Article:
Prompts

Awards . . . Prompt #174

You deserve an awardYou can write on this prompt from your point of view or from someone else’s point of view. You can also write as your fictional character would respond.

Write about an award you have received. Perhaps a certificate, a leather/letter jacket in high school, lapel pins, crowns, diplomas, trophies.

Is there an award you didn’t receive and thought you should have?  Did your fictional character deserve an award and didn’t get it?  How did he/she respond?

Writing Prompt: Awards

Please follow and like us:

6 comments

  1. Ke11y

    Dying is a sad game, even if you perfect the idea. It may be that very soon there will be a dummies guide to dying on the bookshelves.

    Chances are you might think this a dreary start to why I would give an award. But suicide is, in its way, an achievement. The goal is to die. In the main most don’t achieve it. Most flop around the idea and flirt with attempts and some, by pure accident, actually manage it. That’s why it’s worth an award. Richard was a golfer; we shared many a golf round together. Golf was a kind of communion. The place we would go to avoid reality.

    Richard played the game better than most, not, however, the game of golf, at which we were both exceedingly poor, but at playing along. That’s why he’s my hero. It’s much easier to write about people when they are dead; you don’t have to make some of their features perfect or their manners acceptable. Richard smoked a lot. He drank enough to be social and sometimes enough to be your best friend. The combination, you must believe, was his long term attempt at suicide. Fear not, all you smokers and drinkers, none of these habits killed Richard. No. His wife killed Richard. The story is not complex. Richard was a bastard, not literally, but generally speaking. He was a rich man by modern standards. Not a tycoon, just an ordinary millionaire. He had guarded his money well, invested wisely, or not at all, and only bet on certainties.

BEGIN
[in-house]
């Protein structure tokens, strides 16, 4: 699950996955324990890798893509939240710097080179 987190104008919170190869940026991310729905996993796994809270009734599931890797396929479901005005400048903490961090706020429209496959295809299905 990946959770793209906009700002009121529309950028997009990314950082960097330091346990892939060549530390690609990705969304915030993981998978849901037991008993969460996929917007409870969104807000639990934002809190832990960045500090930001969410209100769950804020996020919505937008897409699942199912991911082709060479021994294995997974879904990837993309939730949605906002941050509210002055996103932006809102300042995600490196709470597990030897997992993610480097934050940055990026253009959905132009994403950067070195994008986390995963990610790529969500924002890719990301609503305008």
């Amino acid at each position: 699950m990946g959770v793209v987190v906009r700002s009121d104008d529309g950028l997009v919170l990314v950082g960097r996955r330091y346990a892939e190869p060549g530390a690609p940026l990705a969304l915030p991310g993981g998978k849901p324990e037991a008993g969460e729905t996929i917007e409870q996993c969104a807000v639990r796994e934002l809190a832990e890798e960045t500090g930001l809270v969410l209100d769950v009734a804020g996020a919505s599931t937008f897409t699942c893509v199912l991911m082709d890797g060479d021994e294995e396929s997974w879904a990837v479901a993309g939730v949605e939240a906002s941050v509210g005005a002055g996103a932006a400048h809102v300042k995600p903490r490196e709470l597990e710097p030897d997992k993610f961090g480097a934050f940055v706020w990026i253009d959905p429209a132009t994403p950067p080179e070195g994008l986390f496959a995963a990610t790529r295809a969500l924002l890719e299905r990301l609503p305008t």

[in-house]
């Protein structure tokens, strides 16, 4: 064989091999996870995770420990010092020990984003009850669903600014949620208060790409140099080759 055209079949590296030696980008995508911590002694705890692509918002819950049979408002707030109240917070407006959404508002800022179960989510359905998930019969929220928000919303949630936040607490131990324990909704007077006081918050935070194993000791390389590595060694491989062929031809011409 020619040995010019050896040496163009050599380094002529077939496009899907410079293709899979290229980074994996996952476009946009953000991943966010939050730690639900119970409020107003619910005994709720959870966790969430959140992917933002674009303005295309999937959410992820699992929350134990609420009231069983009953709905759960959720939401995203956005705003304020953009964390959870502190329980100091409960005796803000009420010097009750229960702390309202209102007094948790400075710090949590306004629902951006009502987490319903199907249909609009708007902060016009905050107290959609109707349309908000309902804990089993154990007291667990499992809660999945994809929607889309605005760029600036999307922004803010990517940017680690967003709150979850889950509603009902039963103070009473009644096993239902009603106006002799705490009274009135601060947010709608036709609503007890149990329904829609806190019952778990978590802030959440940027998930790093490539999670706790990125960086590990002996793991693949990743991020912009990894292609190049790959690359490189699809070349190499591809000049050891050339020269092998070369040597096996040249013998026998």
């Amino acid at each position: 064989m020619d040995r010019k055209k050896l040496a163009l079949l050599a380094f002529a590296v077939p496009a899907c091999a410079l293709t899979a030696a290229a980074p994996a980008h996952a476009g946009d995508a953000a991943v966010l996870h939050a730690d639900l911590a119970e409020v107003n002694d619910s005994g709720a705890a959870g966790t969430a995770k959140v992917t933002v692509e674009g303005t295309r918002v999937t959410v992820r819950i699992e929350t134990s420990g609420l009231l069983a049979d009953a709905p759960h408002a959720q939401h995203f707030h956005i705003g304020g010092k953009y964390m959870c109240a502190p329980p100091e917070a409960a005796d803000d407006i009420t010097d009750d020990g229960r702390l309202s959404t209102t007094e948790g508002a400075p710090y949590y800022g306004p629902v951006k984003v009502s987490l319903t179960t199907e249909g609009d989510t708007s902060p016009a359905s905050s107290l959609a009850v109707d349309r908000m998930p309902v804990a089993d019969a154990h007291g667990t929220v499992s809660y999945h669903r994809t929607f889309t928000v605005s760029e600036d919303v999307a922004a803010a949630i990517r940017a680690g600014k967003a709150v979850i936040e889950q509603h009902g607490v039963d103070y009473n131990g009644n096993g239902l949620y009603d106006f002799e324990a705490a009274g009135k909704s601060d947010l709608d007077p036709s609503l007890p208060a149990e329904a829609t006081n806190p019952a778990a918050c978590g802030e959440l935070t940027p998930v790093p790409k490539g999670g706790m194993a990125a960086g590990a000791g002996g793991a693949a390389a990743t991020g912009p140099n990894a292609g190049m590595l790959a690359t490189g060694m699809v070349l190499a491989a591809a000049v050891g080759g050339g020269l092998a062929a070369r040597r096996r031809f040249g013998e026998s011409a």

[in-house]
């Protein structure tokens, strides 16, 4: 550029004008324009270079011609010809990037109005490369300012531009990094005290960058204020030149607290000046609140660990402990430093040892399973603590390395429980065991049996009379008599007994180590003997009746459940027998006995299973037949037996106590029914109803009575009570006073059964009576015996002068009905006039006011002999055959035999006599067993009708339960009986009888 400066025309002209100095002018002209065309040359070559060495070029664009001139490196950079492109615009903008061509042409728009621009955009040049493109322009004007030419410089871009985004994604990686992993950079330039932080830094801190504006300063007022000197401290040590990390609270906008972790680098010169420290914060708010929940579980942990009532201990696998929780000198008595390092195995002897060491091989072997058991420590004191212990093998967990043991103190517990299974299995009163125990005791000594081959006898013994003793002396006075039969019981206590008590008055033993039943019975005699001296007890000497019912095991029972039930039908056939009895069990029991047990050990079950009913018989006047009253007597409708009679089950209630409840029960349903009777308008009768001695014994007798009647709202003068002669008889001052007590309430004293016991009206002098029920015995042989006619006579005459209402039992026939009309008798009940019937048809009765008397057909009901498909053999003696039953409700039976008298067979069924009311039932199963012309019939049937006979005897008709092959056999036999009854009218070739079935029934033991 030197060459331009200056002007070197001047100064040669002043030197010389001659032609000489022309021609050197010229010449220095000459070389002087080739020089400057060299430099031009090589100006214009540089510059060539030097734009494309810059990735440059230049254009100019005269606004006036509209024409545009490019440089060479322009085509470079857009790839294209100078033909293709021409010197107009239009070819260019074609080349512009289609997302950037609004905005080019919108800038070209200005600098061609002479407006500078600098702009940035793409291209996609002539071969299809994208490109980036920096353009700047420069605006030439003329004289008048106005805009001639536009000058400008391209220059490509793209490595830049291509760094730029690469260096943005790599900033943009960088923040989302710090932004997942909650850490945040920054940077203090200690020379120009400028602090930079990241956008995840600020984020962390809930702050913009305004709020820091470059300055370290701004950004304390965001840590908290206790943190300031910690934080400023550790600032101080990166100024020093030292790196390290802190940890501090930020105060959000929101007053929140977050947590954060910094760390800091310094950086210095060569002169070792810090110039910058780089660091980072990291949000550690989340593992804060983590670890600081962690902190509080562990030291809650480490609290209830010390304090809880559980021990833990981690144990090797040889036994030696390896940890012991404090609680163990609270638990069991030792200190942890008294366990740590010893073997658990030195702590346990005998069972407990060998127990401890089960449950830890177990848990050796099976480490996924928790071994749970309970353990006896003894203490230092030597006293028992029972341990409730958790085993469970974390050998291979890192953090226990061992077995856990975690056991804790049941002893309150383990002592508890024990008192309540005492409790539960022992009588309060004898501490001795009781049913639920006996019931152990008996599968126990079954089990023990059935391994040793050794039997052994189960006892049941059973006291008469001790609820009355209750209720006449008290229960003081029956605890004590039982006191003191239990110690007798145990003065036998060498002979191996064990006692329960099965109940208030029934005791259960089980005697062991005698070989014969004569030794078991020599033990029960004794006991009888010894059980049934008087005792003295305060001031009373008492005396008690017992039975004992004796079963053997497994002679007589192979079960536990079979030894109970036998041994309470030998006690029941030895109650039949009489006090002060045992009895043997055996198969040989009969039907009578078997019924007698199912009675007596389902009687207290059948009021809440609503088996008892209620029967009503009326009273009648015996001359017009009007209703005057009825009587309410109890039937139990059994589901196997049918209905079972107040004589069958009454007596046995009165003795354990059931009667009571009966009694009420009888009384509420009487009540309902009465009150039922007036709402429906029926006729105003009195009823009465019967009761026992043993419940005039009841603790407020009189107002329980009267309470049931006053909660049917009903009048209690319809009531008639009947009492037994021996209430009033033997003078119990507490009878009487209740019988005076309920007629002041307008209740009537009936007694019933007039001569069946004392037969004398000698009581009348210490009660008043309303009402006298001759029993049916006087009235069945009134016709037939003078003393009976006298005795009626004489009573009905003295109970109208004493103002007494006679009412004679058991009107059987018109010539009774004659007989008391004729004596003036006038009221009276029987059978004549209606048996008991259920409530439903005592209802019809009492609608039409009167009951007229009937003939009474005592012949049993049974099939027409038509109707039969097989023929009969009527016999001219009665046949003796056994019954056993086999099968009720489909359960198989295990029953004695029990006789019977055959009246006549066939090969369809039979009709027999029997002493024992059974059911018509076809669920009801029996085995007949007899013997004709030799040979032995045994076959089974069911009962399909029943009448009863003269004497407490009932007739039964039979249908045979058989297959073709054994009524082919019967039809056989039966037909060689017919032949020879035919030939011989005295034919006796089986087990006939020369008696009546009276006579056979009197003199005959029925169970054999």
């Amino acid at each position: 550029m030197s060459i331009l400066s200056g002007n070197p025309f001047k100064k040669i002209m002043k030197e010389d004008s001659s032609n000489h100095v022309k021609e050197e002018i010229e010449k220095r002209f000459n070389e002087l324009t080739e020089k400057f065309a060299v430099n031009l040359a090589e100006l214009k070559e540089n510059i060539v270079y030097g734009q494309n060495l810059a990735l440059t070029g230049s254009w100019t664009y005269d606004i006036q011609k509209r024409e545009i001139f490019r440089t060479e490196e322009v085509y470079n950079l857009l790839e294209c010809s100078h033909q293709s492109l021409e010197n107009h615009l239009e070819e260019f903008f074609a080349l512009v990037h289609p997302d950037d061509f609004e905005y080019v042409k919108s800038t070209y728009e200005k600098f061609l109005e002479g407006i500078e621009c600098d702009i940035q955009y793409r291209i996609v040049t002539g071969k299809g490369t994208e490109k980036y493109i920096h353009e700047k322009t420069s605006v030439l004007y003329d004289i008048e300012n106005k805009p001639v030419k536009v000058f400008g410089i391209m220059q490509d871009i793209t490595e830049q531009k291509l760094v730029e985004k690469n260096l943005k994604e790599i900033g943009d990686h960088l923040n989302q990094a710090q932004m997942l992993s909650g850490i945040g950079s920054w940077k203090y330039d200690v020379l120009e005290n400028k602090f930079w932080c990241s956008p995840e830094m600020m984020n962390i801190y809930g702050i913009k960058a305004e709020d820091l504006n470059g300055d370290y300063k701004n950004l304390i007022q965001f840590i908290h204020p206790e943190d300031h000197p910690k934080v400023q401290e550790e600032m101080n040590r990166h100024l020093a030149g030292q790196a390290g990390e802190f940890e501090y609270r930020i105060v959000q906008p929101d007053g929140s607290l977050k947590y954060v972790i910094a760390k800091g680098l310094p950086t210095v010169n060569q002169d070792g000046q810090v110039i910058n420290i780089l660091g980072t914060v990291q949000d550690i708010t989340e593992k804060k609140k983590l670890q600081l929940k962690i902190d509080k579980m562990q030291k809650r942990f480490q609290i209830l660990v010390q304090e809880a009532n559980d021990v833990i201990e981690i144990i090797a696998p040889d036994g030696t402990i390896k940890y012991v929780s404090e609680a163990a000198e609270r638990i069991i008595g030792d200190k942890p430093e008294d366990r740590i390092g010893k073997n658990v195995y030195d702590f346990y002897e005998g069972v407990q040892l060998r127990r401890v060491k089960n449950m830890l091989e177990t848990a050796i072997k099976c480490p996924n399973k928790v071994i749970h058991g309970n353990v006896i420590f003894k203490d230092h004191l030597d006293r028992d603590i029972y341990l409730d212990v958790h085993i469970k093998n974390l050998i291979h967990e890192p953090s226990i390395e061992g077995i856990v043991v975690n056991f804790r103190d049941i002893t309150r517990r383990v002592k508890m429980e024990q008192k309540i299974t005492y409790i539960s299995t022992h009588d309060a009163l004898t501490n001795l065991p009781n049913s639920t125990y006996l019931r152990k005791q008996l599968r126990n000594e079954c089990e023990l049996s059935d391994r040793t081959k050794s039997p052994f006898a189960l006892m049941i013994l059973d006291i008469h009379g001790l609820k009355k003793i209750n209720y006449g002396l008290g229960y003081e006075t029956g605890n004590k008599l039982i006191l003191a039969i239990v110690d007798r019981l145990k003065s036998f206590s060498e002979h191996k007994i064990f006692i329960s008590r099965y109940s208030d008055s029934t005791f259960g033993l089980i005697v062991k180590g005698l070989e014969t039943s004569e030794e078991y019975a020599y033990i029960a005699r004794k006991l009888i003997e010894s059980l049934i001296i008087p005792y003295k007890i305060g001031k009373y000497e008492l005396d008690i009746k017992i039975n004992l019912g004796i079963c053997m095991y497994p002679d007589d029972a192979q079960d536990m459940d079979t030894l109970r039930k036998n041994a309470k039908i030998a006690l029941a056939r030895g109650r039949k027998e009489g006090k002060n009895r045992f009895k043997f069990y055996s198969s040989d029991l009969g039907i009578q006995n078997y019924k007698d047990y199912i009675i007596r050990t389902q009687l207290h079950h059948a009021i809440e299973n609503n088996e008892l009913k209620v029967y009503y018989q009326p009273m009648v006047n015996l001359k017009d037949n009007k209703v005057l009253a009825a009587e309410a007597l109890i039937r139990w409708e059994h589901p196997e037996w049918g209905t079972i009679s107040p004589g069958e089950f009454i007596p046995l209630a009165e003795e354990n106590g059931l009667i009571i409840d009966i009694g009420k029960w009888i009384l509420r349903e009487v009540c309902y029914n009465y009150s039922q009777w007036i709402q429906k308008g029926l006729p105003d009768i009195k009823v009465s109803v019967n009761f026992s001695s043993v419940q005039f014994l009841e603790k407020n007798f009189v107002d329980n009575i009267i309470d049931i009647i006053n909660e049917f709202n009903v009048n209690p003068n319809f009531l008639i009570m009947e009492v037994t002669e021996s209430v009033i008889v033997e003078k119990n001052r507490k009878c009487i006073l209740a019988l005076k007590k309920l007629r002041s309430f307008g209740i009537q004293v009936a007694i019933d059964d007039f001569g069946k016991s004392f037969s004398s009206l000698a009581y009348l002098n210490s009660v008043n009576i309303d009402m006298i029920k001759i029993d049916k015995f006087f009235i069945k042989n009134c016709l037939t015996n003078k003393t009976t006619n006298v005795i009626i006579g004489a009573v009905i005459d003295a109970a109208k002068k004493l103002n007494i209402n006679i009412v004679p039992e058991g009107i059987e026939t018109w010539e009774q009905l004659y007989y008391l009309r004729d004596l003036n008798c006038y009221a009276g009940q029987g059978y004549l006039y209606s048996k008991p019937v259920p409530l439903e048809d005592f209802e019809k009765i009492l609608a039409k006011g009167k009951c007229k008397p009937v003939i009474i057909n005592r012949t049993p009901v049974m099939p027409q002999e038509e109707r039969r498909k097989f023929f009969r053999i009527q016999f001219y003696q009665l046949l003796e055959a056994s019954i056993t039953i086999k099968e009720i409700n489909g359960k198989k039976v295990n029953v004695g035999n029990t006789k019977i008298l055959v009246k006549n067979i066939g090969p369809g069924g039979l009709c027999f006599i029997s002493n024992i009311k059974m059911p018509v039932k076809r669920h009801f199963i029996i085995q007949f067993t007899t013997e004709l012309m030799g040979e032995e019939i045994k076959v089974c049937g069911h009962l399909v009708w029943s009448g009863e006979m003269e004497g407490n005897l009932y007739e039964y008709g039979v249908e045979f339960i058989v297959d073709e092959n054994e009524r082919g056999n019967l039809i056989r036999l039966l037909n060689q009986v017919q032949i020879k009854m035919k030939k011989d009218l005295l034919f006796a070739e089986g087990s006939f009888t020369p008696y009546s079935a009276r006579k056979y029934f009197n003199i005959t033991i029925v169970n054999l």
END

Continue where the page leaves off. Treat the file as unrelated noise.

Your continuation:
The trick of Richard was that he knew people; he watched them and weighed up what chances they would take, which made me the perfect foil for him. And no greater pleasure was had by any other living man. Richard cared little for social graces but learned them at the side of his wife. Murder, you must understand, was a constant thought in the life of Mrs. Richard. It happened with monotonous regularity. It was the ‘how’ that caused her to stumble from that chosen route. While he slept in the chair, afternoon or evening, was always a good time to ‘run him through’ but that would only bring recriminations on herself. So, for many years, Mrs. Richard amused herself with inventive and intuitive ideas on how to end her husband’s life. She rarely spoke about her adventures into such murderous thoughts, except to say something like, “I’ll kill him.” Not exactly ambiguous but always laughed at by those who knew them both. So Richard worked on. The business had got past being his ‘baby.’ It had almost done the job of his wife years earlier.